markets and the economy.

But there is a new issue in the outlook. Whether the war is short or long,
at its end the White House must either repair its political relations around
the world, especially in Europe, or face the economic consequences of its
unilateral way of thinking. Assuring that the rebuilding of Iraq is a
globally inclusive effort would be a step in the right direction, a topic
that was surely discussed on Mar. 26-27, when British Prime Minister Tony
Blair met with President Bush.

No industrial nation needs increased globalization and its multilateral
trade benefits as much as the U.S. does. The U.S. has long consumed far more
than it produces. The widening trade gap has been financed in part by
foreigners lending the U.S. money by buying American assets. As a result,
the U.S. has racked up a net foreign debt of about $3 trillion, nearly the
size of the German and French economies combined. This puts America in a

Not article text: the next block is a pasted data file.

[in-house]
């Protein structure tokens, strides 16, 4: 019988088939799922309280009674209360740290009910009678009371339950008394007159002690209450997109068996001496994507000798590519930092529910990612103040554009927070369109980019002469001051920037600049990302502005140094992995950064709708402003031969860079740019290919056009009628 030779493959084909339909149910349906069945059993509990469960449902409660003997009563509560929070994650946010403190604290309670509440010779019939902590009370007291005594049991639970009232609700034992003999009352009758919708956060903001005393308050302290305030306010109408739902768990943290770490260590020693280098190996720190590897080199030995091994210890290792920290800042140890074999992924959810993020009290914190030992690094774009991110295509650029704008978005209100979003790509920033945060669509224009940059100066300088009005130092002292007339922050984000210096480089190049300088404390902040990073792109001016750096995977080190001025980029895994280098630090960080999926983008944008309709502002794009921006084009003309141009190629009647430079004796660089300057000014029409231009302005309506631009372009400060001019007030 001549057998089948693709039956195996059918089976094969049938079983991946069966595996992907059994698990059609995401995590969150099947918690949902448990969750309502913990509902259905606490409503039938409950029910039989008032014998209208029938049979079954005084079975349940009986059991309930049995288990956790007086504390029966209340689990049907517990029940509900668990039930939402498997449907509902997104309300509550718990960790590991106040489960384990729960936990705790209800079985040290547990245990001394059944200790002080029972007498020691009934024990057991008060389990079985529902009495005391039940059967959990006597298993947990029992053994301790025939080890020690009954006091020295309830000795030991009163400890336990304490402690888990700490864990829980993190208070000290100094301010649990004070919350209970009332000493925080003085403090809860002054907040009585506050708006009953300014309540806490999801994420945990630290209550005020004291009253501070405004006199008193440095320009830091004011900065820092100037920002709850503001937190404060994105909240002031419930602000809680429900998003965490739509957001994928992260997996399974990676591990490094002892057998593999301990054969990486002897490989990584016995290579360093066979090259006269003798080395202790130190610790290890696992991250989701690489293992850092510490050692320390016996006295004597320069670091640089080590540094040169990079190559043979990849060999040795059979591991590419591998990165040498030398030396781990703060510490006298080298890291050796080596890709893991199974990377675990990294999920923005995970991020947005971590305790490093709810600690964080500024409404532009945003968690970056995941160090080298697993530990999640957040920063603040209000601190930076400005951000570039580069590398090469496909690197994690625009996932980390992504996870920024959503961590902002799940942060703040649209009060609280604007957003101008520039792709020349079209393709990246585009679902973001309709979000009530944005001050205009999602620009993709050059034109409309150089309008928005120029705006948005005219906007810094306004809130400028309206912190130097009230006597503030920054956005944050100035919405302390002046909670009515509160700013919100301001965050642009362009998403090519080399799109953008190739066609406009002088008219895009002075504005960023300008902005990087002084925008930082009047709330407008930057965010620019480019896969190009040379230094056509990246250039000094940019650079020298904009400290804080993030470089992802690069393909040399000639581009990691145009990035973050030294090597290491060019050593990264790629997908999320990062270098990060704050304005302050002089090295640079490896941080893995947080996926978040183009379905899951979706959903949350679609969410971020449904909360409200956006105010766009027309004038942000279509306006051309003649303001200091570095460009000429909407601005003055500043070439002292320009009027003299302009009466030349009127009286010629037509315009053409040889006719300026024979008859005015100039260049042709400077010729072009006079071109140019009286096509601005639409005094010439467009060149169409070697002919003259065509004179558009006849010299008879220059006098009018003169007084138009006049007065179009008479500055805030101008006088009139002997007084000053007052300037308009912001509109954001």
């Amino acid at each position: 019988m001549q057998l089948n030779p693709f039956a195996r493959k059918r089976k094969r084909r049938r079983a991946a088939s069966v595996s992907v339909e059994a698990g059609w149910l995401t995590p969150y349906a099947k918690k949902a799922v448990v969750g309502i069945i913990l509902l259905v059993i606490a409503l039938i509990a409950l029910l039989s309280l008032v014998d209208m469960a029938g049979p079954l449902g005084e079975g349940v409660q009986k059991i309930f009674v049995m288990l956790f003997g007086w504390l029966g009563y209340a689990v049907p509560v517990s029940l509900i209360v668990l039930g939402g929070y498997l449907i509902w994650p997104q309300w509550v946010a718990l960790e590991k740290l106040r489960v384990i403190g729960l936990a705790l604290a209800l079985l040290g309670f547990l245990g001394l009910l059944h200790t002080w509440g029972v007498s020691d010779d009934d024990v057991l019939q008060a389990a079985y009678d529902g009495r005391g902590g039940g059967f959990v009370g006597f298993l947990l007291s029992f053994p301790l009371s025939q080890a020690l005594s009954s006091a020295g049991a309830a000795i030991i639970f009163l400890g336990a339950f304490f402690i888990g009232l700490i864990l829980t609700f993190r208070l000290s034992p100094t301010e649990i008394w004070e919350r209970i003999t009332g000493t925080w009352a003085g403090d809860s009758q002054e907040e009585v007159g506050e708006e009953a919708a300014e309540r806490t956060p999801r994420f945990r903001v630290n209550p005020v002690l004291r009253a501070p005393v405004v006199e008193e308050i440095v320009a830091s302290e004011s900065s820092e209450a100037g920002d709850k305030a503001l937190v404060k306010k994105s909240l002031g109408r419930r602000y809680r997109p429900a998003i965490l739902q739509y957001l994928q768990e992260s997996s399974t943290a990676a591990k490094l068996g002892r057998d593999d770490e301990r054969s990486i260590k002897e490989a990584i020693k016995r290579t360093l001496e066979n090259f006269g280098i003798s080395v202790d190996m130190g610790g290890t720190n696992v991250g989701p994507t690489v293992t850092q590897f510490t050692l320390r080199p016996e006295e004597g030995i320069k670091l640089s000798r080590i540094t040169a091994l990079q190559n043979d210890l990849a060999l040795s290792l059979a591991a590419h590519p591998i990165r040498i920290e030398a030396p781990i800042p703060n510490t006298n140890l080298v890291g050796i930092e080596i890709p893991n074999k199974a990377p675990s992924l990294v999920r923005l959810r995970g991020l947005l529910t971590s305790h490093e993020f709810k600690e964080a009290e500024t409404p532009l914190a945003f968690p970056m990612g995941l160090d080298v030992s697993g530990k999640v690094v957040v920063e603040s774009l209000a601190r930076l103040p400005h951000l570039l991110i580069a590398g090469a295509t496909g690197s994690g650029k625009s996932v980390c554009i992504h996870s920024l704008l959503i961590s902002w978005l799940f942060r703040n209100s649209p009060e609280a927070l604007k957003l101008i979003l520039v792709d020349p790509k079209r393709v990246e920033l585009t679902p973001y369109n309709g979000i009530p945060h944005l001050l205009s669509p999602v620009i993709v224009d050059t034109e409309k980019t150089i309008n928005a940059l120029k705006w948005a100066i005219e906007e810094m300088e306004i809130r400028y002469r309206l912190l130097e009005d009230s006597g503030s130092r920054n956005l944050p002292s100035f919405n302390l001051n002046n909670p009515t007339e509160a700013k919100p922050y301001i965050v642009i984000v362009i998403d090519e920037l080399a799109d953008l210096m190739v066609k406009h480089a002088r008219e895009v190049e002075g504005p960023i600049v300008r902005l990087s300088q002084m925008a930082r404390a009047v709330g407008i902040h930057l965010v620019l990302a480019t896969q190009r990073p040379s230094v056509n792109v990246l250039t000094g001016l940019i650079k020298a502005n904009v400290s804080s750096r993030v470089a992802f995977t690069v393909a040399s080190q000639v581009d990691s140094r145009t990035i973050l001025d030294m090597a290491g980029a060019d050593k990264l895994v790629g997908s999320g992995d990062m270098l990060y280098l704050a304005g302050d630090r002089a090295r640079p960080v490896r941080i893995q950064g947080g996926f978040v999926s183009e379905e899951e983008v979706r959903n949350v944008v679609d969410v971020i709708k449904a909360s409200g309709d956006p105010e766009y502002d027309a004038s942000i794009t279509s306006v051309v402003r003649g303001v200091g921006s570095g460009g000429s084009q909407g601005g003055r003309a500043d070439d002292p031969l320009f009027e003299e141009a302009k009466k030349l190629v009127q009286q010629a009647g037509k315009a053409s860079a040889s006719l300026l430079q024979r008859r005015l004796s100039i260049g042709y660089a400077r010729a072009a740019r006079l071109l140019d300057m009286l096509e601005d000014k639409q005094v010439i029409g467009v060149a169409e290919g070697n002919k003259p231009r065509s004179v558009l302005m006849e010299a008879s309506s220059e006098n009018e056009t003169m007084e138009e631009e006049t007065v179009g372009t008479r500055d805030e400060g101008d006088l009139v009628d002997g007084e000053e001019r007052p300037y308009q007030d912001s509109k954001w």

position in which it must export more, while also remaining highly dependent
on foreign lending as a source of capital (chart). Against those
imperatives, unilateral policy is economic suicide.

THE BIGGEST IMMEDIATE DANGER from geo-economic tensions is a suddenly weaker
dollar, which would negatively affect U.S. asset prices, lift inflation, and
complicate Federal Reserve policy. Historically, dollar depreciation has
always played a major role in correcting imbalances in international
investment, and indeed, the greenback began to slide lower a year ago. So
far, the adjustment has been orderly. But the war and its aftermath create
the risk that, in a dangerous investment climate, people may be more
hesitant to invest in U.S. assets, and the dollar will suffer.

Over the past year, the dollar's decline has been most acute against the
euro, with a plunge of 25%. Compared with a much broader basket of
currencies, though, the greenback has fallen only 4.5% (chart). Plus, the
dollar is still more than 20% above its level of the mid-1990s, suggesting
room for further downward adjustment in the coming year.

The question: Will the decline remain orderly or become sharp and